Getting the report

You’ll need the report for insurance. Getting it can become a bit of a song and dance affair. In Kenya I had to go and talk to the Chief Commissioner which resulted in a 20 minute conversation about British football, his hand teasingly resting above the beaurucratic stamp until I released the information about who I thought would win the Premier League. It was only once I forcefully agreed with him that Chelsea would win that his hand came down with a heavy clamp and my precious paper was happily handed over. You need it stamped. If you don’t or you get impatient your insurance company won’t accept it and you are getting nothing. Be patient. Deep breaths. Brush up on your football knowledge.

In Uganda its different. In order to get a police report you have to deposit 70,000UGX in the bank in order to get an official report. Now. There are two options. In the first instance, without paying anything, you’ll get a ‘To Whom It May Concern’ report from the police for free which is stamped, dated and signed. You can try and see if your insurance company will accept this. If they do…great! If not, you will have to deposit the 70,000UGX which the police department will give you in the form of cryptic bank details which is directly deposited with the bank. My advice would be to find a kind local person who maybe your company works with or a senior hotel staff member who knows the process and who you trust to get it done. The report takes 3 days…it can take up to 2 weeks…Be patient and keep a proof of payment in case your insurance company start to be difficult.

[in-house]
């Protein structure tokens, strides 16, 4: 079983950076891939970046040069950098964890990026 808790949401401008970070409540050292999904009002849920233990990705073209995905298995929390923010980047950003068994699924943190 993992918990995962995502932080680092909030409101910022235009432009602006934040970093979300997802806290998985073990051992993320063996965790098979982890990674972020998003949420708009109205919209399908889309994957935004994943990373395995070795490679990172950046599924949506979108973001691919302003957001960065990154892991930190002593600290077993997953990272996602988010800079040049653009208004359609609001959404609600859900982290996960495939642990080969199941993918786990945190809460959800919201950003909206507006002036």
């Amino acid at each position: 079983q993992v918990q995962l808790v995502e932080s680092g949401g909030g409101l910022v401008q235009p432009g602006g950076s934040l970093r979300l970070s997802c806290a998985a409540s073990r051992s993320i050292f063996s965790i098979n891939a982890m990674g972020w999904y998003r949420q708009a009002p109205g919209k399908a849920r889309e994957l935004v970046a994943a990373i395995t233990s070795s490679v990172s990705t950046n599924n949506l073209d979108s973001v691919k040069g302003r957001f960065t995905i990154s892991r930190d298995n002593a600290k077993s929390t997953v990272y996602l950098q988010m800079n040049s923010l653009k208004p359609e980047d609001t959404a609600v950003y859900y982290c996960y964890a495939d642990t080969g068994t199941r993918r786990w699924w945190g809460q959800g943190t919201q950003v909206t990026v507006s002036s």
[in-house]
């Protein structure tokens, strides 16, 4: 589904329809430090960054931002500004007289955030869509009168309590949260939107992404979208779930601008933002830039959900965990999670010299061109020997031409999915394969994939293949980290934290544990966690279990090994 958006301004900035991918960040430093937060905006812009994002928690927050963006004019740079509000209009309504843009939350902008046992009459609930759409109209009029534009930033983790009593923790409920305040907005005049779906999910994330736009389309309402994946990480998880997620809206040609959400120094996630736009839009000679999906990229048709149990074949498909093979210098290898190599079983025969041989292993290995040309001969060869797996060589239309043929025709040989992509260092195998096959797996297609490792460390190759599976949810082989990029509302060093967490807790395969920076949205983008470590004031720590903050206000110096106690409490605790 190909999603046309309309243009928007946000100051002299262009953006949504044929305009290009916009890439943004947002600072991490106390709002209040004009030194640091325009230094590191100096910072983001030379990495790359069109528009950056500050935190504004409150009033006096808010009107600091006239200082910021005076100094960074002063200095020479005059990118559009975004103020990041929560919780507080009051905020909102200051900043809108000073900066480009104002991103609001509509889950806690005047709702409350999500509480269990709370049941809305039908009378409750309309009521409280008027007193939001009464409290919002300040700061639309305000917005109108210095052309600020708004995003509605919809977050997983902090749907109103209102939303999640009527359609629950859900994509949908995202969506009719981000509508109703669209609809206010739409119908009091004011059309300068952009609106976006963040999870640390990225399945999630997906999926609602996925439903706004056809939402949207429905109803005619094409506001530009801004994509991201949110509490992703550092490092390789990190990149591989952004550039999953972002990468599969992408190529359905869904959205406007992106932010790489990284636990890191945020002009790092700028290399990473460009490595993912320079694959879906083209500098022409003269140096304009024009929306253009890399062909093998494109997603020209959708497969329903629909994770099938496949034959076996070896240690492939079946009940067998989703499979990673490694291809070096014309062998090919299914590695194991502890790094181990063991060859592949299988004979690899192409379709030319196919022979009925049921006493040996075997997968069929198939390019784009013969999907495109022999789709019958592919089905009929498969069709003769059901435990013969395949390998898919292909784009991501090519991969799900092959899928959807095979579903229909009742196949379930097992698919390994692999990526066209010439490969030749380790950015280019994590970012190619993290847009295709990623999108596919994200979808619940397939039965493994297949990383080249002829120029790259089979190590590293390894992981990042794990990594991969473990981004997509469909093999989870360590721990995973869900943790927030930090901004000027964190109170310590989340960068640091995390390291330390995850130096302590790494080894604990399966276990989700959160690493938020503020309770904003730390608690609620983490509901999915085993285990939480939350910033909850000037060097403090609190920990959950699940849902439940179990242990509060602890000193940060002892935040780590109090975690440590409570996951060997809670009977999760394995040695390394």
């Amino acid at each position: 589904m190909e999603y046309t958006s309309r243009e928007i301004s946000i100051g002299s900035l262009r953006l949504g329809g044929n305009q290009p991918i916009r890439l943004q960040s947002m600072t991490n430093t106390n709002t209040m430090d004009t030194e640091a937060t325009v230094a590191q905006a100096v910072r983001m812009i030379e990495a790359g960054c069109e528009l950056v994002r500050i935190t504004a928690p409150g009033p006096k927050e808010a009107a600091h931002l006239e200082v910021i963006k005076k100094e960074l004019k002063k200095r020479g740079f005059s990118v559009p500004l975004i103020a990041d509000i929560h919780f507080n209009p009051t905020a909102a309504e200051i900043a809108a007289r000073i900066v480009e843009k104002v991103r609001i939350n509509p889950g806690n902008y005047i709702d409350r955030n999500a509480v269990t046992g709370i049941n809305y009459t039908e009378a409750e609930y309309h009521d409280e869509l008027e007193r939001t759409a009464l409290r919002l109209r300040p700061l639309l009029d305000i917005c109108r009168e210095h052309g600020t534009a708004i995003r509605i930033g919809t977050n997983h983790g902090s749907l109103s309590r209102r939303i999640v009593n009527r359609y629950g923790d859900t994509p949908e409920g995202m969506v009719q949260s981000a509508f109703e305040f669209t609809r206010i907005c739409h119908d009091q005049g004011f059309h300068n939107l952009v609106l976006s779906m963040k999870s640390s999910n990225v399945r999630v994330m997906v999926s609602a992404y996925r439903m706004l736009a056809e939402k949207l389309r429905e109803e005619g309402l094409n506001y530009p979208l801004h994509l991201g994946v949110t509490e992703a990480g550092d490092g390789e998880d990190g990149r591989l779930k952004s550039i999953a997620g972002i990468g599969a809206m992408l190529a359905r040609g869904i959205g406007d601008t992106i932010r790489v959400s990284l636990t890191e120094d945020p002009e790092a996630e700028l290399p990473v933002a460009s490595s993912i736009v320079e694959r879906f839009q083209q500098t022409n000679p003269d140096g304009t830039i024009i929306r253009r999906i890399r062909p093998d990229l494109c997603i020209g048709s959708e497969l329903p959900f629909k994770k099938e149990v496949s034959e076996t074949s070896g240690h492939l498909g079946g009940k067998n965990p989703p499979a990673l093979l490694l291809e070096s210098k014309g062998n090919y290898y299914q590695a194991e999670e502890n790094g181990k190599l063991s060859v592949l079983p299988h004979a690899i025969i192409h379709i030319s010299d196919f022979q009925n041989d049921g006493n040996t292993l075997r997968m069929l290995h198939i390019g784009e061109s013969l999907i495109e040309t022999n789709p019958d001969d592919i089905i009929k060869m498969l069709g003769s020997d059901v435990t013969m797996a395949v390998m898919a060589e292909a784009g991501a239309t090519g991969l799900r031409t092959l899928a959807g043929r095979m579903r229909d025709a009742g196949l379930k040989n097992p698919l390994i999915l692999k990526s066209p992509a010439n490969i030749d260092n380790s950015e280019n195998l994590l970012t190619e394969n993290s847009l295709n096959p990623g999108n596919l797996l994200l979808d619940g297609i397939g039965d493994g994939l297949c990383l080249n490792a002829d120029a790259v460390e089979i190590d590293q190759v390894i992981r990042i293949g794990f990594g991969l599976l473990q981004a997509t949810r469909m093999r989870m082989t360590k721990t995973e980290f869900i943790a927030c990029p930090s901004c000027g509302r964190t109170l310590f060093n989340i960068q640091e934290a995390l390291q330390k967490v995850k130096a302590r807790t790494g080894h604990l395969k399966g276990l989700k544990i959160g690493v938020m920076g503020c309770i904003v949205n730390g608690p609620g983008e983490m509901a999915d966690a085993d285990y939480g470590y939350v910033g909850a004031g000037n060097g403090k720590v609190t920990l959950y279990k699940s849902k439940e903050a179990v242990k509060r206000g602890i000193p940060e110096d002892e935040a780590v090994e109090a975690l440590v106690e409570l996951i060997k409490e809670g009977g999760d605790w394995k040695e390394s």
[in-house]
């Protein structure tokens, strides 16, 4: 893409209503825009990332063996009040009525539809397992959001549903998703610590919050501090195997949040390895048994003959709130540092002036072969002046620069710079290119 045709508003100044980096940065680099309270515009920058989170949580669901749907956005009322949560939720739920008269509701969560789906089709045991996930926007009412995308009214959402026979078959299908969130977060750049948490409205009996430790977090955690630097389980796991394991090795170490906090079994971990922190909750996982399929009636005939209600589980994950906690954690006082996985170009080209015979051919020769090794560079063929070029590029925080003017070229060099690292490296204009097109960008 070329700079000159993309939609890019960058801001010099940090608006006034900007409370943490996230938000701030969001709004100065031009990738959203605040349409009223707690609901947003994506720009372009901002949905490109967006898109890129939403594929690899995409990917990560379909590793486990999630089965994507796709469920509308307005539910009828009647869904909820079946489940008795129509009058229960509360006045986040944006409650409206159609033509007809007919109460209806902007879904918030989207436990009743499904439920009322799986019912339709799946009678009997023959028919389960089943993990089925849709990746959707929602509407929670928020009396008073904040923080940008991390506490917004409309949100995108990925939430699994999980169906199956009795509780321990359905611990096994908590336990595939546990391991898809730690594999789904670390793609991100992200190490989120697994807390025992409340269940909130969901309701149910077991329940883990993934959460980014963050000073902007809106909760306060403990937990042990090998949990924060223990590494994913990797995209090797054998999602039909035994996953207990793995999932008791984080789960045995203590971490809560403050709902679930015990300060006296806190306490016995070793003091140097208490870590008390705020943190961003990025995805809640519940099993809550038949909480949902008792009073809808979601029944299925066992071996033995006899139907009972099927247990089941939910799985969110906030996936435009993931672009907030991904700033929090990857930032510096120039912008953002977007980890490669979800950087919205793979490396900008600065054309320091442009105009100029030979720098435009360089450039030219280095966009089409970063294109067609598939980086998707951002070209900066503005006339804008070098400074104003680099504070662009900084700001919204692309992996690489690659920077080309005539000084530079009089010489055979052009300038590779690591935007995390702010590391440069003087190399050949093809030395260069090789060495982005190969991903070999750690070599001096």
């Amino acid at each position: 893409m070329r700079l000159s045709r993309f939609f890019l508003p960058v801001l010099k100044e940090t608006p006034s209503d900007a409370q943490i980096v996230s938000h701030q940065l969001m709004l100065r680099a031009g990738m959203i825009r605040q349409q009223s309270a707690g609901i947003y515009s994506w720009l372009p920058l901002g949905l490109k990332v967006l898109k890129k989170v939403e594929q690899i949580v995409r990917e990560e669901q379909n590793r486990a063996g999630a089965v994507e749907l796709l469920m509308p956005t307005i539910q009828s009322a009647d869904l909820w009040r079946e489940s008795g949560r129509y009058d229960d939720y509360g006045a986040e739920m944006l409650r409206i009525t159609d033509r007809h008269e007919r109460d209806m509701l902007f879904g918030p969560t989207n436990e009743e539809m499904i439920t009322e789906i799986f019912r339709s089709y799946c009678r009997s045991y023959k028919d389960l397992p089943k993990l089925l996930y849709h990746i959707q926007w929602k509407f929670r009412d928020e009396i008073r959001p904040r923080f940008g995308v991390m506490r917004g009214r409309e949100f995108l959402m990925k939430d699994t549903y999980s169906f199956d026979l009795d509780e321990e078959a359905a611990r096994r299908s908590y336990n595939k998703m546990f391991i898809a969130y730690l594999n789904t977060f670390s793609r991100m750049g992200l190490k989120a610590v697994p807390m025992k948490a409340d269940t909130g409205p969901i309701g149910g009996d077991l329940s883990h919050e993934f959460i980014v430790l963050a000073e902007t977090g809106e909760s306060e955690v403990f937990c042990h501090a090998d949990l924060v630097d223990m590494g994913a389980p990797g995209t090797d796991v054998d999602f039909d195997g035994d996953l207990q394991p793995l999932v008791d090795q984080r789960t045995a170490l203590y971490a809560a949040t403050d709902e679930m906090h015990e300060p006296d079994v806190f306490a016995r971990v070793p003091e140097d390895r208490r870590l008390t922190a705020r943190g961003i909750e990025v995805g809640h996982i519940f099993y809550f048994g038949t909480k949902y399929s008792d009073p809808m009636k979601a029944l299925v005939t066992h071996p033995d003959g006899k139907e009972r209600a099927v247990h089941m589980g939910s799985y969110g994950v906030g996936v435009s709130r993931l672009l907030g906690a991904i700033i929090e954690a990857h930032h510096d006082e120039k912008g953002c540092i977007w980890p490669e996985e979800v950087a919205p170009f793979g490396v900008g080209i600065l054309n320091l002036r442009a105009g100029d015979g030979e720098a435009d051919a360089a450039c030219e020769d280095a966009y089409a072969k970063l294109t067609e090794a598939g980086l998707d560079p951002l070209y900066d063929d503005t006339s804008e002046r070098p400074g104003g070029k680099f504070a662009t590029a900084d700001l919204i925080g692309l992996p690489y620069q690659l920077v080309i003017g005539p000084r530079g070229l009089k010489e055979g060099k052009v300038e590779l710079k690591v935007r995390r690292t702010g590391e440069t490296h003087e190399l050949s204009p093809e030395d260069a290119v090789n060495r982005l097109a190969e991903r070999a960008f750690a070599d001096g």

Other tips

Put your apples products on ‘Find My iPhone’ or an alternative app on your phone and you’ll get a note when it gets turned on by the person who stole it. My friend actually managed to get her phone back in Nairobi by doing this. Though it involved a very precarious trip to CBD…

Write down all your Serial items when you buy them and store them somewhere safe as your insurance will require this for a refund.

Scan all copies of your ID: Alien ID; Passport; Driver’s Licence and bank cards or write them down and store them safe.

Keep all your documents on the Cloud or another back up (I use Dropbox, also great for photos).

If they stole a Camera or a Bike, check the online stores in Kenya like http://www.olx.co.ke as they often sell high value items and you can track your item down. Also get your Bike chipped and scanned back home/serial coded as well.

Home Invasions: Get good security, consider CCTV, a dog, paying your security well, noting all points of entry and exit and how to secure them properly as well.

 

Please comment below if you have any other tips or resources.

In emergencies in Kenya call 999 for emergency services.

Add a Comment

Your email address will not be published. Required fields are marked *